Reexamining Rates of Decline in Lung Cancer Risk after Smoking Cessation. A Meta-analysis

Ann Am Thorac Soc. 2020 Sep;17(9):1126-1132. doi: 10.1513/AnnalsATS.201909-659OC.

Abstract

Rationale: Prior studies have questioned whether prevailing eligibility criteria for lung cancer screening are sufficiently inclusive of former smokers who remain at elevated risk of disease outside current screening windows.Objectives: To characterize the percentage of the reducible relative risk (RR) remaining for lung cancer as a function of years since quitting (YSQ).Methods: MEDLINE and PubMed were searched from January 2011 to May 2018; key search terms included "smoking" and "cancer." Current smoker RRs were extracted to represent former smokers at 0 YSQ; data were transformed assuming a lognormal distribution.Results: The main review included 49 prospective cohorts across 18 studies comprising a total of 139 RRs from 20 countries and territories. At 1 year since quitting, the percentage of reducible RR remaining for lung cancer was 81.4% (64.1-98.2%). At 5 YSQ, the percentage of reducible RR remaining was 57.2% (45.7-67.3%); at 10 years, it was 36.9% (28.3-47.9%); at 15 years, it was 26.7% (20.2-34.3%); and at 20 years, it was 19.7% (13.3-26.4%). If eligibility criteria in the United States were broadened to screen former smokers at up to 20 YSQ, we estimate an additional 4.2 (3.9-4.5) million former smokers between 55 and 80 years of age would be eligible for lung cancer screening.Conclusions: At the critical screening threshold of 15 YSQ, the percentage of excess risk for lung cancer remains high and only marginally declines at time points afterward, excluding millions of former smokers who remain at elevated risk of malignancy. A risk-based algorithm for lung cancer screening that deemphasizes time after cessation as a key screening determinant would more likely capture these former smokers who remain at elevated risk of malignancy.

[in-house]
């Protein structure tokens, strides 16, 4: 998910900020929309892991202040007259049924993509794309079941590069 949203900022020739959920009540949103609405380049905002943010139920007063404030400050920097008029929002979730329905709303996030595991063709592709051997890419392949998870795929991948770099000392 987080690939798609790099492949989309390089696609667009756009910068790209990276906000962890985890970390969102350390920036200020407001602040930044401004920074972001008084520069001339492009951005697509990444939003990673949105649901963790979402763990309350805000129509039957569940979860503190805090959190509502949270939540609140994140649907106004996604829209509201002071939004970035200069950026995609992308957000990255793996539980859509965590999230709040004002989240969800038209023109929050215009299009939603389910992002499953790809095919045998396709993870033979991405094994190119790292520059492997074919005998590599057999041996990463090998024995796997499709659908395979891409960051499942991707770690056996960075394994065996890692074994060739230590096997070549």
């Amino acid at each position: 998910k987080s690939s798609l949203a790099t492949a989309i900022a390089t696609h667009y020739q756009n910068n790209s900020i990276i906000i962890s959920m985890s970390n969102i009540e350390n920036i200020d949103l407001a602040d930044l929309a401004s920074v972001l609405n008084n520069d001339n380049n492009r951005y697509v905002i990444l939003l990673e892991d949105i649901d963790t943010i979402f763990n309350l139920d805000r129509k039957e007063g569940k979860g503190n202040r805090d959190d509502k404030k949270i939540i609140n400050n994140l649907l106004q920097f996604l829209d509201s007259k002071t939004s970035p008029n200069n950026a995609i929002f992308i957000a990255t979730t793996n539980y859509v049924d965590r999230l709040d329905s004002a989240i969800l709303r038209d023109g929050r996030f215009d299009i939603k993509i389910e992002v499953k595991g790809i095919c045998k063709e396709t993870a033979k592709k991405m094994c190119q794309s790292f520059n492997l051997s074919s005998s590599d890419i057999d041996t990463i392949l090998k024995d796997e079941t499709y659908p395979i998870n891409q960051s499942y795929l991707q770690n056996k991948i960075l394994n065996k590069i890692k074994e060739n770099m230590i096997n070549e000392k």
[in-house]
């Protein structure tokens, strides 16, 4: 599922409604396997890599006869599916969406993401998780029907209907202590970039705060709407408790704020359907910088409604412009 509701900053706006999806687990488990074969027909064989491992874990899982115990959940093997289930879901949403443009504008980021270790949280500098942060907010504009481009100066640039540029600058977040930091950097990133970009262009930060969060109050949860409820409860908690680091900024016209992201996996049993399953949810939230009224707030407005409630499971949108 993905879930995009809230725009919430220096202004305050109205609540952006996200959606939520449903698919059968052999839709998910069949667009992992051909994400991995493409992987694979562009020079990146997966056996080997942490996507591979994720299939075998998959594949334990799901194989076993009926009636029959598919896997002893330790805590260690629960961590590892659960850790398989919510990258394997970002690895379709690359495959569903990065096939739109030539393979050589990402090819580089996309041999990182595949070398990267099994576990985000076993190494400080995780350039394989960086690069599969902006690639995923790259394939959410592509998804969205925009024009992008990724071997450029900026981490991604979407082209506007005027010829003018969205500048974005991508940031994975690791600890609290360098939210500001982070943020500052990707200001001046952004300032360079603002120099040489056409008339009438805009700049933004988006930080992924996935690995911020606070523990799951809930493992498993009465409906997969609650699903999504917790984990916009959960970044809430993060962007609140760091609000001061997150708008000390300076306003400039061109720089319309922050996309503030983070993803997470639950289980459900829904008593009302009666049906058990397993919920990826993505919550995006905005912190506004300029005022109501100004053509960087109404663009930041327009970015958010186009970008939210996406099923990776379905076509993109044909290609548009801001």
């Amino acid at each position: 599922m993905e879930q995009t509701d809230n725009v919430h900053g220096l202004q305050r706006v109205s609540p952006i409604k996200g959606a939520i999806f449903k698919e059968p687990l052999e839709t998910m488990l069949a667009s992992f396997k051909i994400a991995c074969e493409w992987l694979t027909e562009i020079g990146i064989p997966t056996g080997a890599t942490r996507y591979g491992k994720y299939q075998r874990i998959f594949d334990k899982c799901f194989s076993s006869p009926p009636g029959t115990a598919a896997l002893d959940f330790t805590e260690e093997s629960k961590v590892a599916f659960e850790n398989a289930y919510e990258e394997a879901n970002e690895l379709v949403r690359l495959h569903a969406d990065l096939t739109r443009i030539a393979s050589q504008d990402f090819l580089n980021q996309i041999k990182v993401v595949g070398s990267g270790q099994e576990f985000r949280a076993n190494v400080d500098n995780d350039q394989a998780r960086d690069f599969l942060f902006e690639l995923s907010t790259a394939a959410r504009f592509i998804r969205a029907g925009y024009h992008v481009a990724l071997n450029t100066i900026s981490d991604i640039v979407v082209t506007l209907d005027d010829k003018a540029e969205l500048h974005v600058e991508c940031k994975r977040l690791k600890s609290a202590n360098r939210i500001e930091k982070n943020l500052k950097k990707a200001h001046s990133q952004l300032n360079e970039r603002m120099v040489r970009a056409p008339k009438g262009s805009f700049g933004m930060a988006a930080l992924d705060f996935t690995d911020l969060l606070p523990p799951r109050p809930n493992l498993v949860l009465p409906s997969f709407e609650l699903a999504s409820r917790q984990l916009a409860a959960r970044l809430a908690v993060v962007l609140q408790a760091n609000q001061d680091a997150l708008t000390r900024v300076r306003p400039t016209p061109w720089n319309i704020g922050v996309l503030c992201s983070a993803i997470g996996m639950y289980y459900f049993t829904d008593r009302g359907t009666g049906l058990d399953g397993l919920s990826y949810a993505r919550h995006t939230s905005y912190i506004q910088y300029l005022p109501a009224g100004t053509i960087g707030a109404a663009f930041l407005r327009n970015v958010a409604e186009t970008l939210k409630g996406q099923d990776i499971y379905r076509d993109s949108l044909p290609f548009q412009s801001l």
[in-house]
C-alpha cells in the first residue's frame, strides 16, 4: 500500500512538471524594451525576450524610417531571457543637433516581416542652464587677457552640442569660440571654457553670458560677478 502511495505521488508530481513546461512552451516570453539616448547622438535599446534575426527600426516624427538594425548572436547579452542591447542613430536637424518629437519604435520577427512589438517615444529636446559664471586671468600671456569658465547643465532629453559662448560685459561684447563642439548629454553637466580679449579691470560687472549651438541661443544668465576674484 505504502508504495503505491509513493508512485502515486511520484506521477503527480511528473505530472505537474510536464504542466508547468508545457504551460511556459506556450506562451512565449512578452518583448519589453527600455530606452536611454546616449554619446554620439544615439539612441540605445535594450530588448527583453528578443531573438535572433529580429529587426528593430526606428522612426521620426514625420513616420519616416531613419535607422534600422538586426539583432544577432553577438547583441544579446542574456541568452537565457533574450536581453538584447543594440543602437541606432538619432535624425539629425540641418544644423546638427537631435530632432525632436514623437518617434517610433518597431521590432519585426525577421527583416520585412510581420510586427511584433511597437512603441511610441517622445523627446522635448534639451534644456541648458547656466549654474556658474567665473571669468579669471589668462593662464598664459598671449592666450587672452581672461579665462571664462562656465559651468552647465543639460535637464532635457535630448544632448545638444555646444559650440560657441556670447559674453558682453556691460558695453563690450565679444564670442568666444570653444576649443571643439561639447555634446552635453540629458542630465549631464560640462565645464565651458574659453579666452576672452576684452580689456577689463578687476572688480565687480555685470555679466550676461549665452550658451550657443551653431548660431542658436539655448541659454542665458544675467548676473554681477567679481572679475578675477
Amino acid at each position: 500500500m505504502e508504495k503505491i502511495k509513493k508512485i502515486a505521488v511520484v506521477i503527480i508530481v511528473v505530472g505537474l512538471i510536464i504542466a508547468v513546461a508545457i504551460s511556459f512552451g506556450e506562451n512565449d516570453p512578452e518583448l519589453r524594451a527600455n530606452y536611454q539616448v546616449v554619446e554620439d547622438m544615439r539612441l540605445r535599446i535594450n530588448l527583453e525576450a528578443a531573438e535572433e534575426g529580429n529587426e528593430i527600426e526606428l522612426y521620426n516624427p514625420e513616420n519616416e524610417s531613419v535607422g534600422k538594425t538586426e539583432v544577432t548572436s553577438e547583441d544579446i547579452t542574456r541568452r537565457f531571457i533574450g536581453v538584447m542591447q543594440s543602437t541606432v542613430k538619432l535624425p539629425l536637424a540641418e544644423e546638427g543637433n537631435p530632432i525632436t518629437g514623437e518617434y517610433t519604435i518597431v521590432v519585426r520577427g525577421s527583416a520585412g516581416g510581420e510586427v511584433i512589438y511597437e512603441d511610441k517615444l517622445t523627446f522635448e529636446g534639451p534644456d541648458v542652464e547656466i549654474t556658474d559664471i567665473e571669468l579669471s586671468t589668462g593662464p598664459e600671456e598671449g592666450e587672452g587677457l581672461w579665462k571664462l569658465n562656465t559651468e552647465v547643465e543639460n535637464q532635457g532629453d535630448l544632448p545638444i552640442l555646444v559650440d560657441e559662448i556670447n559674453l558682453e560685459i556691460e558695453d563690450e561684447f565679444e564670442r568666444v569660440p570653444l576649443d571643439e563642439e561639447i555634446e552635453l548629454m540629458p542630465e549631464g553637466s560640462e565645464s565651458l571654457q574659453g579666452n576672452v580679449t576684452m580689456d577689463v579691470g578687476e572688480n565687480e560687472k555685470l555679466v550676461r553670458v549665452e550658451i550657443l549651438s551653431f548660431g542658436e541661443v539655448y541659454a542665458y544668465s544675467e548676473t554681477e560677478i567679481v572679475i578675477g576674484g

Keywords: early detection of cancer; lung neoplasms; meta-analysis; smoking cessation.

Publication types

  • Meta-Analysis
  • Research Support, Non-U.S. Gov't
  • Systematic Review

MeSH terms

  • Early Detection of Cancer
  • Humans
  • Lung Neoplasms / epidemiology*
  • Lung Neoplasms / prevention & control*
  • Risk
  • Smoking / adverse effects*
  • Smoking Cessation*